Friday, August 10, 2007

i'll see if i can locate those two tracks...perhaps the albums that you've mentioned will give me a better representation of their sound. then again, it may just not be for me. or it could be a fiery furnaces situation, where i'm fairly positive, after first listen, that i'm never going to like the songs, then keep going back because i'm curious to see if i'll feel the same way after repeat listens, then i'll actually start wanting to hear the songs because i like them. or not.
Kyle it is a woefully inadequate selection....starting off by missing my two favorite tunes Tam Lin and Autopsy...I think they are better served by the individual albums I mentioned earlier, but I'm thinking we had probably best end this discourse on these bands as I am sure Derek and Marc are probably at the screaming point by now.... (it being futile for them to pull out their hair)...
stu, it's this one. can't say i'm loving it on first couple of listens but i'm coming in a little late in the game. perhaps not the best to experience it on laptop speakers while doing other work. more something to listen to while lounging in the sun, perhaps while carving something out of wood.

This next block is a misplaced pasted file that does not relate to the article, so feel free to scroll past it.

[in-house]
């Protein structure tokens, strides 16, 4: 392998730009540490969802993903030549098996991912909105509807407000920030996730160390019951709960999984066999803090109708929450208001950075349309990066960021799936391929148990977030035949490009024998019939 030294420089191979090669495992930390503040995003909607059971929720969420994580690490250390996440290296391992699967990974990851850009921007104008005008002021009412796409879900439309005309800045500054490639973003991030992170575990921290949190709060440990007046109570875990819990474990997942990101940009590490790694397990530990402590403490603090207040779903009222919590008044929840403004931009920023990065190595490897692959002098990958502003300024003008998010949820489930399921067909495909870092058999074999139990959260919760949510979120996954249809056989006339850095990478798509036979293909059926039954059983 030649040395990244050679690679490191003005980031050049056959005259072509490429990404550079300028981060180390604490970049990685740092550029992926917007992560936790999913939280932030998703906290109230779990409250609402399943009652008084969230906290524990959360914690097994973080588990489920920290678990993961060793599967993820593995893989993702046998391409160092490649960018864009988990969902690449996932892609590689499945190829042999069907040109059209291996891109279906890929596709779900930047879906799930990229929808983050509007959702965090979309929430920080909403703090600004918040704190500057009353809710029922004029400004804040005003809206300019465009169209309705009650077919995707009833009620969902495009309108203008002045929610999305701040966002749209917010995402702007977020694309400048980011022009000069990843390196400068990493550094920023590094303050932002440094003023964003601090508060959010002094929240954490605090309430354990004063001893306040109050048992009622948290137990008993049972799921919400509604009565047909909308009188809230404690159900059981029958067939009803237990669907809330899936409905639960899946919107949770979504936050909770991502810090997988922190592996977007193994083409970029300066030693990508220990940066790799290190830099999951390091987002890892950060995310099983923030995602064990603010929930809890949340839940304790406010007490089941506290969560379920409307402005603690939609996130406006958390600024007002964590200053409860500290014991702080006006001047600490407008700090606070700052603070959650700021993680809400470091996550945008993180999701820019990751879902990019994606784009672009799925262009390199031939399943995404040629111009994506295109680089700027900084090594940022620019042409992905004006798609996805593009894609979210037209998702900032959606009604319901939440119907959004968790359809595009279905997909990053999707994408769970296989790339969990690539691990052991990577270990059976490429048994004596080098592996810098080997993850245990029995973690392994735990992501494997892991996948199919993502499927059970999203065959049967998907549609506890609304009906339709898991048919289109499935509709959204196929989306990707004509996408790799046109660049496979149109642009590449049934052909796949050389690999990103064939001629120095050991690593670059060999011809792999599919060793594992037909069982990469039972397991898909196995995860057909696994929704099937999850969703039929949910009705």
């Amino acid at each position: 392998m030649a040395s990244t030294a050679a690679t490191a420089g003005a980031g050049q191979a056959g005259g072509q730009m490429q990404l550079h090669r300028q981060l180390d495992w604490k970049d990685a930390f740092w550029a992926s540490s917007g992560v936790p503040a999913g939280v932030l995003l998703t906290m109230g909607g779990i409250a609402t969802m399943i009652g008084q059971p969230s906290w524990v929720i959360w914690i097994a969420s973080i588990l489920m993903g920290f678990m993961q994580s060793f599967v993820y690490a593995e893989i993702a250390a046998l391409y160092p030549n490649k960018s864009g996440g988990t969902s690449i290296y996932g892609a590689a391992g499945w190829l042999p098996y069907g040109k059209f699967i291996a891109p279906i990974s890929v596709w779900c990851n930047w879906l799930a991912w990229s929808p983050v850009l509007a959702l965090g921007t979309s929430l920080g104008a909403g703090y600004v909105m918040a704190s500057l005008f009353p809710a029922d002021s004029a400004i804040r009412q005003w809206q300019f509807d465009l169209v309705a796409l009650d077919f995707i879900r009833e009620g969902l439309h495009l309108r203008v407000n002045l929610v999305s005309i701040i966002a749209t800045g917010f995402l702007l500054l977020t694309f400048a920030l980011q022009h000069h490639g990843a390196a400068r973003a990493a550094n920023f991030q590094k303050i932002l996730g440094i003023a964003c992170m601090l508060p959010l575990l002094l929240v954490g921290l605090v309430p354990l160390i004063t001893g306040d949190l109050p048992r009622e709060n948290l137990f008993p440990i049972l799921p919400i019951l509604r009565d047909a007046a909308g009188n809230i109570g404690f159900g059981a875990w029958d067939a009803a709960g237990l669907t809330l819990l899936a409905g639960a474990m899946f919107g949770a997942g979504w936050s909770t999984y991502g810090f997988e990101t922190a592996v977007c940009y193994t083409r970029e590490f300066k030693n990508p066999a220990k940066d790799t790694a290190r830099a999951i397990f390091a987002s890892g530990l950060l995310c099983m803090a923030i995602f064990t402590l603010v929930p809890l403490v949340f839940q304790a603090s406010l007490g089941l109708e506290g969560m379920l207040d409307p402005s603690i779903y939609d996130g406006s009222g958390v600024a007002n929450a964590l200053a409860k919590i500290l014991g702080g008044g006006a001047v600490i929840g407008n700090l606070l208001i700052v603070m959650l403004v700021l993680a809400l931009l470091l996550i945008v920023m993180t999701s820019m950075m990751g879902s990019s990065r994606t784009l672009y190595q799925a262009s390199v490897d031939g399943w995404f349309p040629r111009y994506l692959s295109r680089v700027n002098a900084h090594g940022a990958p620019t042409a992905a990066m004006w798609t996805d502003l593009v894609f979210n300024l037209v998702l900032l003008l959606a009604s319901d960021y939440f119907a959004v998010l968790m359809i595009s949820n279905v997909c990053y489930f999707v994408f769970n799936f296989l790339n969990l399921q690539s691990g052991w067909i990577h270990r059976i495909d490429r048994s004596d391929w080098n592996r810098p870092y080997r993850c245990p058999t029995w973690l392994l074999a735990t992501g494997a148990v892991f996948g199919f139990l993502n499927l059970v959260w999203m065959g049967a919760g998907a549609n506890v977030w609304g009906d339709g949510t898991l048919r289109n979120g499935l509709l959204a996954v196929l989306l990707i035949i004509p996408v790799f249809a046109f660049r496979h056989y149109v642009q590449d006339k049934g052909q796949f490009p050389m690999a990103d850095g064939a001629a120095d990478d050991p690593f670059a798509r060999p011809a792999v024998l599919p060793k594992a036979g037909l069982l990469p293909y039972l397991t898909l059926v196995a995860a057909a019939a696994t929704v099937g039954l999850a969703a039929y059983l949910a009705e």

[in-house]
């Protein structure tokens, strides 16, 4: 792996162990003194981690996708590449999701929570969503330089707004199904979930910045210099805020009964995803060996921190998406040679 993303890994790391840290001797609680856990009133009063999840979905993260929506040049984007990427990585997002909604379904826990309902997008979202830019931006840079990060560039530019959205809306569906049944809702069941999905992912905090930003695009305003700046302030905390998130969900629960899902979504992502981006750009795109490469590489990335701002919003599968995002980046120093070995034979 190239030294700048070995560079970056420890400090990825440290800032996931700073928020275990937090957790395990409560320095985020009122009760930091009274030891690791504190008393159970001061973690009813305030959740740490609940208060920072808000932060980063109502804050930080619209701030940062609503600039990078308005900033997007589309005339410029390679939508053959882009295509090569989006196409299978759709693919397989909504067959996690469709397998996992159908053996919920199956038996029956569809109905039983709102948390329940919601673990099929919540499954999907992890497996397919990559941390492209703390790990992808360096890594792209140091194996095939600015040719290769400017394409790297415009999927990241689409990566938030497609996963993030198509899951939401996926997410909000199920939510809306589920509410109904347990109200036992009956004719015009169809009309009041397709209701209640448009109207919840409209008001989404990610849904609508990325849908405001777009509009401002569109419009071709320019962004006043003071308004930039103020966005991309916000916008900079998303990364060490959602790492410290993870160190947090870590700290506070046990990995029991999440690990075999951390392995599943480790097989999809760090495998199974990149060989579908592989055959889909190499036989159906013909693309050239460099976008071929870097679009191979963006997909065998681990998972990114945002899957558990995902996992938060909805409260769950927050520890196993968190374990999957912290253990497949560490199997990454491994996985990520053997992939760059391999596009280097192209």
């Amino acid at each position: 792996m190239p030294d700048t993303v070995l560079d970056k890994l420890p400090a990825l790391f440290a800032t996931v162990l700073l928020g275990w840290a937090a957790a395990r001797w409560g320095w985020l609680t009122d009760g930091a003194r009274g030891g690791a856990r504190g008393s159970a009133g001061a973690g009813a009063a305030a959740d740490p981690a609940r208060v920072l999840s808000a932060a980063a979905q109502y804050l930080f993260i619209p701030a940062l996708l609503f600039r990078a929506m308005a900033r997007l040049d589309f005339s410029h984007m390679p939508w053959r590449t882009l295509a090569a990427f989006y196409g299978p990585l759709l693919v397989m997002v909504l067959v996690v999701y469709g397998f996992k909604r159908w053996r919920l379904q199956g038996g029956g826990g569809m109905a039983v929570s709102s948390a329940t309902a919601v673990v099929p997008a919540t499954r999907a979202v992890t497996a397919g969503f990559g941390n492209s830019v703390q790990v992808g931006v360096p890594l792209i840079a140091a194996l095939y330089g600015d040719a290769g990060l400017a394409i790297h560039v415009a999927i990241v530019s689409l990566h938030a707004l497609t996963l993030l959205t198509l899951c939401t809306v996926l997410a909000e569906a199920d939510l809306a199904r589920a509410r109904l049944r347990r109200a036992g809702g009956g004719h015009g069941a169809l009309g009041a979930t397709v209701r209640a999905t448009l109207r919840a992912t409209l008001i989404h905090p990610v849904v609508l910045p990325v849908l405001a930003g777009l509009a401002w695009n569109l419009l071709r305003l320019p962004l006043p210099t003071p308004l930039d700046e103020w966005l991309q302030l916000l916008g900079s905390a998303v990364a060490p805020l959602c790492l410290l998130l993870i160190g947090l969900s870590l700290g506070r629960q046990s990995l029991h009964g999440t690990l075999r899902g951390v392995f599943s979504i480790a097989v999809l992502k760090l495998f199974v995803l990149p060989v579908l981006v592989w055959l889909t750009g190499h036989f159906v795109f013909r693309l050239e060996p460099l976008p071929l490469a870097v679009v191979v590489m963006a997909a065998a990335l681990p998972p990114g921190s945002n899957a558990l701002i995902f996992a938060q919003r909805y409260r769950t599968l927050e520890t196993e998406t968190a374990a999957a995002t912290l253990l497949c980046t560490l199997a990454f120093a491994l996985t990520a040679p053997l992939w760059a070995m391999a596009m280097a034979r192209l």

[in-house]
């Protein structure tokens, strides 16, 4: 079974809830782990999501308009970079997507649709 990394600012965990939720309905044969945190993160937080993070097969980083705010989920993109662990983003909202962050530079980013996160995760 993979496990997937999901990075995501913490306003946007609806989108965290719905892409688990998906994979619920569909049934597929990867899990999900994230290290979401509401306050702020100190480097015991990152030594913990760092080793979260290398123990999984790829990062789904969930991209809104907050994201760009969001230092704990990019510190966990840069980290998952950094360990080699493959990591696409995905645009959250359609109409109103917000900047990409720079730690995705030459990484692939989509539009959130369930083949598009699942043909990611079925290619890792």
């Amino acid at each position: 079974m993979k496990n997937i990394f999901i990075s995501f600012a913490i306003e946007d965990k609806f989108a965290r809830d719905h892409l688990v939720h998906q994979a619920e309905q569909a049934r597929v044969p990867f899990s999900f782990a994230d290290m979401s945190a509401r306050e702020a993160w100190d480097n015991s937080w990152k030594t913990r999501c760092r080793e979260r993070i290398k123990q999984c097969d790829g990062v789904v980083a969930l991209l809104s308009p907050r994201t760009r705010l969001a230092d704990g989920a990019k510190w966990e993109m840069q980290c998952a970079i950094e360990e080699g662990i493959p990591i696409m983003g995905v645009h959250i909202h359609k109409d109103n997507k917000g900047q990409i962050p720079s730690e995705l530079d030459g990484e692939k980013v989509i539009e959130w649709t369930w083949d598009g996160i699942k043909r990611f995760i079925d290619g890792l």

i am digging the radio paradise station that you recommended which is more suitable for work than kexp or kcrw and still plays an interesting mix of songs.

to you jazzophiles out there, has anyone picked up the mingus/dolphy cornell recordings disc? the track i heard on the all songs considered podcast is pretty great.

for those looking for a mingus/dolphy fix on a friday morning, here's a great performance, courtesy of youtube:

Tuesday, August 07, 2007

which compilation did you get, I dont see a "greatest hits" listed on allmusic...
thanks for the tip, stu. have added that link to the right. am also listening to fairport convention's greatest hits, which i downloaded last week. will share my thoughts after a few listens.

Friday, August 03, 2007

Kyle, i have also found a good itunes radio station, that works well in an office environment. It is called radio paradise ,(under eclectic), and it plays 70's fleetwood mac, wilco, postal service, dexis midnight runners , pretty much living up to its category eclectic...it is very refreshing to hear such a wide range on one station, in contrast to comercial radio where they play such a narrow range (ie Q107 only has 4 rolling stones songs in rotation, or cfny which cant play anything not out this year...
Thanks Brian , I will check that out, Rob M has also been bugging me that I dont have their other album "the hangmans beautiful daughter",(or something like that)....do you have that one as well??

Thursday, August 02, 2007

Thanks Stu. I appear to have got a bunch of that wrong...wouldn't be the first time. I'll have to check out the Bert Jansch stuff, and Pentagle. Another band from that period that's worth checking out that I forgot to mention is the Incredible String Band; I have their record "the 5000 spirits of the layers of the onion" and it is a true sixties psych folk relic.